Single mom Louise leaves for a rare evening out, leaving her 7-year-old son with a babysitter. But when her friend bales on her and she gets ready to leave, she bumps into a handsome stranger—spilling Scotch all over his shirt. The two spend more time at the bar and are obviously attracted to each other. But when they kiss at the end of their unexpected “date,” the fellow runs off, stammering his apologies and saying he “can’t do this.” The next morning, she discovers the man is actually her new boss, David, and sees that he has an attractive wife, Adele, in tow. The two make their apologies and do their best to start over, keeping the relationship professional. Meanwhile, Louise decides to let her son, Andy, spend a part of the summer in France with the boy’s father—freeing up her time.

David and Adele have graphic (if awkward) sex. We see both of them completely nude (his backside and the sides of her breasts are visible) as they engage in intimate actions and switch positions now and then. As mentioned, David and Louise share a passionate kiss, too. But Louise is determined that it’ll go no further than that—at least that evening—and David seems to regret the kiss very much, both that night and later.

Louise spends some time in her underwear—a bit of it without a bra. (Her bare back is turned to the camera.) Adele seems to leer at Louise’s figure. We hear some talk about Louise’s ex-husband and that man’s new girlfriend.

In a flashback, Adele—who’s at what appears to be a psychiatric retreat—talks with a boy named Rob who’s there for sleepwalking and drug use. (He shows the tracks on his arm.) He quizzes her on her own brutal past, and we hear about a fire that tore through her family’s estate and killed both of her parents. (Rob asks if he saw their burnt corpses afterward.) Louise has some very disturbing dreams, during which she sleepwalks.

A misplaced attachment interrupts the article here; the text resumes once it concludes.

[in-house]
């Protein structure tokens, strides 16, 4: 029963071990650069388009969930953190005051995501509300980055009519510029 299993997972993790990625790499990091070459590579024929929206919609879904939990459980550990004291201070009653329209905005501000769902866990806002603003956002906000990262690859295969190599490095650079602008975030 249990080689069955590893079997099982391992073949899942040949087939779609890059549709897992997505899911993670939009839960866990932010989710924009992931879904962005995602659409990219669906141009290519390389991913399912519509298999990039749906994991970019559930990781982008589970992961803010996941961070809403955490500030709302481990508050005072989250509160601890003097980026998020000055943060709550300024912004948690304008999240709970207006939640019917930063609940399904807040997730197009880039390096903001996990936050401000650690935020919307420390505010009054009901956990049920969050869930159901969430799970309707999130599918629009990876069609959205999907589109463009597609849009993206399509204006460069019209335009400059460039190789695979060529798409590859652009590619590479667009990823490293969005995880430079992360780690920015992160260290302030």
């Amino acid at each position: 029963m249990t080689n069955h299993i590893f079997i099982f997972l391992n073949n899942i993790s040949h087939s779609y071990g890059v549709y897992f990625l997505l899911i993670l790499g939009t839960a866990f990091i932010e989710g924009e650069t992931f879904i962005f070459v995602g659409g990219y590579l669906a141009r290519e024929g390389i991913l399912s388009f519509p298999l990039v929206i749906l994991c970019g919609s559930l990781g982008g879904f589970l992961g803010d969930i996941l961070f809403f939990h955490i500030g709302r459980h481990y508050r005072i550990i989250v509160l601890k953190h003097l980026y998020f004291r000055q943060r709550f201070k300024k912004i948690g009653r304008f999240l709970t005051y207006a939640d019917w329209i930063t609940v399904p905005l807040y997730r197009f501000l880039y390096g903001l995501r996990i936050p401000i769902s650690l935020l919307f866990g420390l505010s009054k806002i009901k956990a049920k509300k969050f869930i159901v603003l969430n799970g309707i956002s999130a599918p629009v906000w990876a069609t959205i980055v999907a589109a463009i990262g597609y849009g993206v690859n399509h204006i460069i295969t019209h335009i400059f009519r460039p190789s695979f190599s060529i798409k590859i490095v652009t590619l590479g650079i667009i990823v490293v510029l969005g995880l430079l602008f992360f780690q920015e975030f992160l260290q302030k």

Louise smokes what appear to be hand-rolled cigarettes (but could be something else). David watches as Adele takes a prescribed pill. All three of the main characters drink: At bars (where Louise asks David if he’s trying to get her drunk), at dinner parties (Adele says that two drinks are her limit at the party) and at home. We hear references to drug-infested streets and learn David’s a specialist in addictions.

Share on facebook
Share on twitter
Share on email
Paul Asay

Paul Asay has been part of the Plugged In staff since 2007, watching and reviewing roughly 15 quintillion movies and television shows. He’s written for a number of other publications, too, including Time, The Washington Post and Christianity Today. The author of several books, Paul loves to find spirituality in unexpected places, including popular entertainment, and he loves all things superhero. His vices include James Bond films, Mountain Dew and terrible B-grade movies. He’s married, has two children and a neurotic dog, runs marathons on occasion and hopes to someday own his own tuxedo. Feel free to follow him on Twitter @AsayPaul.

Latest Reviews

Drama

Them: Covenant

It’s one thing to tell a difficult story. It’s another to tell a sadistic one.

Drama

Big Shot

While Big Shot hits a few three-pointers, it tosses up plenty of bricks, too.

Animation

Invincible

This animated Amazon Prime series is part superhero flick, part coming-of-age story and more than part problematic.